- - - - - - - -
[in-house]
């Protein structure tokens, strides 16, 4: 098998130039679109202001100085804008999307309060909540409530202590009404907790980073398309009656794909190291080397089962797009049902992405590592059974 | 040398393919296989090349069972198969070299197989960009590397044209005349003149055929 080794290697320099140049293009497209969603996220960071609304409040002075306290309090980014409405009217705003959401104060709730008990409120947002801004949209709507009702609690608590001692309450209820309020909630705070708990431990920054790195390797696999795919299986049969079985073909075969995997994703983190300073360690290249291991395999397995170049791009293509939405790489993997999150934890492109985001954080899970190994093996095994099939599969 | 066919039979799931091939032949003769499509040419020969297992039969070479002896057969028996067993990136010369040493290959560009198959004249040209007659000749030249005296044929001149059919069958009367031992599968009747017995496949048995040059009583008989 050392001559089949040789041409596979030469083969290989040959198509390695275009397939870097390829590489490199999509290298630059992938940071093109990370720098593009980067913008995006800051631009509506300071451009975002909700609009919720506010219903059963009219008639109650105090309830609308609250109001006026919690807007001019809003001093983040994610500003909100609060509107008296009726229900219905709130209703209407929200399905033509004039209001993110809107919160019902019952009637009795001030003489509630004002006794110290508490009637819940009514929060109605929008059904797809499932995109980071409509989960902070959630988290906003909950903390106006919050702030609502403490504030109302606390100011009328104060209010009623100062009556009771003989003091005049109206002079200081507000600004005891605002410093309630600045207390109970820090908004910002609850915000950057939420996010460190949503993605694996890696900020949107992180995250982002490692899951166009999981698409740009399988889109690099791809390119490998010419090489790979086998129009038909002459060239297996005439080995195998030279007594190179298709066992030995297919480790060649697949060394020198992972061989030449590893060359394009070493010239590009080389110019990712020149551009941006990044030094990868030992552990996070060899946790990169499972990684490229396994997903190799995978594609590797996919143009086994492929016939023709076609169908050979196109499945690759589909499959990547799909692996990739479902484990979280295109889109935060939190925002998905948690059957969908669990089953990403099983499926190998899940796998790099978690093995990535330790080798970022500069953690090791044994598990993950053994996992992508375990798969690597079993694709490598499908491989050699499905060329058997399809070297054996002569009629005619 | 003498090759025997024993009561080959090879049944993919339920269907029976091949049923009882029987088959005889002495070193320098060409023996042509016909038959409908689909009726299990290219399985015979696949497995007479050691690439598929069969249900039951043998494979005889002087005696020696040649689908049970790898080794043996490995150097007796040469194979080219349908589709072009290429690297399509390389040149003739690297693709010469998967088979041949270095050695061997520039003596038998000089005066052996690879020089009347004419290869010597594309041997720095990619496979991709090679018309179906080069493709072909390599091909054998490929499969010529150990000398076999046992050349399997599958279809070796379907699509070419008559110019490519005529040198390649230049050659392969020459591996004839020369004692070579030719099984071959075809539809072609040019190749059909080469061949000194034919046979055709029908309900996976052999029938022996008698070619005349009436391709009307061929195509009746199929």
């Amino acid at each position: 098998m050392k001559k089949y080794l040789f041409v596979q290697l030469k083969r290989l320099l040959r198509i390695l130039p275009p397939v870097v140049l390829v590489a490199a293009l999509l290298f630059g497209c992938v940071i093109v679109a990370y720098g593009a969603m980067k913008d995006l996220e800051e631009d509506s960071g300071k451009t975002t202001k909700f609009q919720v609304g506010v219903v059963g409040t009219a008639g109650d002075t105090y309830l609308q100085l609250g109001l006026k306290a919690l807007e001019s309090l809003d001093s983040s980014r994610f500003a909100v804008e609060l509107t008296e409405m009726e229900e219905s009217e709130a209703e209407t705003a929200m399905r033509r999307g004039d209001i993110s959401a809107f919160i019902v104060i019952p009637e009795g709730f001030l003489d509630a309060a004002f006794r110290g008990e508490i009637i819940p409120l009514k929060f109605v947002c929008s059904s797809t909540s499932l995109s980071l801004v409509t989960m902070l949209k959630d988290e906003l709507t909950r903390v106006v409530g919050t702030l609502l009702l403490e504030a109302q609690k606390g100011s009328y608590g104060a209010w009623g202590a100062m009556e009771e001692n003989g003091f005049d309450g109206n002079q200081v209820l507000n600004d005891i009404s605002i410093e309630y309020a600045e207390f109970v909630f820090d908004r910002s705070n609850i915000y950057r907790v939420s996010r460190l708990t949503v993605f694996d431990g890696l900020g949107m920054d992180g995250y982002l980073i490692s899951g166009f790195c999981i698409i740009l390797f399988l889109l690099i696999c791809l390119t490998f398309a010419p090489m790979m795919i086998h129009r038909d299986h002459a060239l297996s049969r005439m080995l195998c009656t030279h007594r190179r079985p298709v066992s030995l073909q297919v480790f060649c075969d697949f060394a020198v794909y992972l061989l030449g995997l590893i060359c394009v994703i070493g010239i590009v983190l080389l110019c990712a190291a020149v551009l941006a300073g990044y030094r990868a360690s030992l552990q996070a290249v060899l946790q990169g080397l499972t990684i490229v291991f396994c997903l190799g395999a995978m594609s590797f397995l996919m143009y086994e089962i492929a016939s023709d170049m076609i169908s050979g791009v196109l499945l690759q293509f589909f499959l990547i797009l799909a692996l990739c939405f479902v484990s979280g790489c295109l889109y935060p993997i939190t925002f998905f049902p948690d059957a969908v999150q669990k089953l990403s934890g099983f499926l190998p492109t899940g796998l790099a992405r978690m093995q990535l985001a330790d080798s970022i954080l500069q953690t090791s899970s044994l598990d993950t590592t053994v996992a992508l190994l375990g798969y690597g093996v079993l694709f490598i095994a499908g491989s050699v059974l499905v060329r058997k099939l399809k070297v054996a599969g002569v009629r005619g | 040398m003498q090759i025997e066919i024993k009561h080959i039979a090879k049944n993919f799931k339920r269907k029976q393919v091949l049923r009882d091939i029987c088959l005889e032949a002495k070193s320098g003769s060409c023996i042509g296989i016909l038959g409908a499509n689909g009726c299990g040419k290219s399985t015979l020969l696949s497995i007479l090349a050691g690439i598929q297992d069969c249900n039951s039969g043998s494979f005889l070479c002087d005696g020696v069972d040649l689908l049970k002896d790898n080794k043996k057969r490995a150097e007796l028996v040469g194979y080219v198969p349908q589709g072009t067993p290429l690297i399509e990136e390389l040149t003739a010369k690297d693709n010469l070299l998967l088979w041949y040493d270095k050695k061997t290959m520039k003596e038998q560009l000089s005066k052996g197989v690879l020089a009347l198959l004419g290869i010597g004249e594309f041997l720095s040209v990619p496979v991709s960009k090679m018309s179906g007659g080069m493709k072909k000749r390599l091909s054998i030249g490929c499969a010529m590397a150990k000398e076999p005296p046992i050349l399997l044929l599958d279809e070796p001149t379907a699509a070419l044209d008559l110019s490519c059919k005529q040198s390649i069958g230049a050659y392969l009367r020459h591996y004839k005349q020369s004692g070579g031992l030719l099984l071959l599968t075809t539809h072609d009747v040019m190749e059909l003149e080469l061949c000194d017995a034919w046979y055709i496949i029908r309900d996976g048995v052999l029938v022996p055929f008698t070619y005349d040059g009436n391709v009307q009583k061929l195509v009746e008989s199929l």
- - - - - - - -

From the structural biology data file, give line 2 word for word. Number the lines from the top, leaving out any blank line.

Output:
């Protein structure tokens, strides 16, 4: 098998130039679109202001100085804008999307309060909540409530202590009404907790980073398309009656794909190291080397089962797009049902992405590592059974 | 040398393919296989090349069972198969070299197989960009590397044209005349003149055929 080794290697320099140049293009497209969603996220960071609304409040002075306290309090980014409405009217705003959401104060709730008990409120947002801004949209709507009702609690608590001692309450209820309020909630705070708990431990920054790195390797696999795919299986049969079985073909075969995997994703983190300073360690290249291991395999397995170049791009293509939405790489993997999150934890492109985001954080899970190994093996095994099939599969 | 066919039979799931091939032949003769499509040419020969297992039969070479002896057969028996067993990136010369040493290959560009198959004249040209007659000749030249005296044929001149059919069958009367031992599968009747017995496949048995040059009583008989 050392001559089949040789041409596979030469083969290989040959198509390695275009397939870097390829590489490199999509290298630059992938940071093109990370720098593009980067913008995006800051631009509506300071451009975002909700609009919720506010219903059963009219008639109650105090309830609308609250109001006026919690807007001019809003001093983040994610500003909100609060509107008296009726229900219905709130209703209407929200399905033509004039209001993110809107919160019902019952009637009795001030003489509630004002006794110290508490009637819940009514929060109605929008059904797809499932995109980071409509989960902070959630988290906003909950903390106006919050702030609502403490504030109302606390100011009328104060209010009623100062009556009771003989003091005049109206002079200081507000600004005891605002410093309630600045207390109970820090908004910002609850915000950057939420996010460190949503993605694996890696900020949107992180995250982002490692899951166009999981698409740009399988889109690099791809390119490998010419090489790979086998129009038909002459060239297996005439080995195998030279007594190179298709066992030995297919480790060649697949060394020198992972061989030449590893060359394009070493010239590009080389110019990712020149551009941006990044030094990868030992552990996070060899946790990169499972990684490229396994997903190799995978594609590797996919143009086994492929016939023709076609169908050979196109499945690759589909499959990547799909692996990739479902484990979280295109889109935060939190925002998905948690059957969908669990089953990403099983499926190998899940796998790099978690093995990535330790080798970022500069953690090791044994598990993950053994996992992508375990798969690597079993694709490598499908491989050699499905060329058997399809070297054996002569009629005619 | 003498090759025997024993009561080959090879049944993919339920269907029976091949049923009882029987088959005889002495070193320098060409023996042509016909038959409908689909009726299990290219399985015979696949497995007479050691690439598929069969249900039951043998494979005889002087005696020696040649689908049970790898080794043996490995150097007796040469194979080219349908589709072009290429690297399509390389040149003739690297693709010469998967088979041949270095050695061997520039003596038998000089005066052996690879020089009347004419290869010597594309041997720095990619496979991709090679018309179906080069493709072909390599091909054998490929499969010529150990000398076999046992050349399997599958279809070796379907699509070419008559110019490519005529040198390649230049050659392969020459591996004839020369004692070579030719099984071959075809539809072609040019190749059909080469061949000194034919046979055709029908309900996976052999029938022996008698070619005349009436391709009307061929195509009746199929």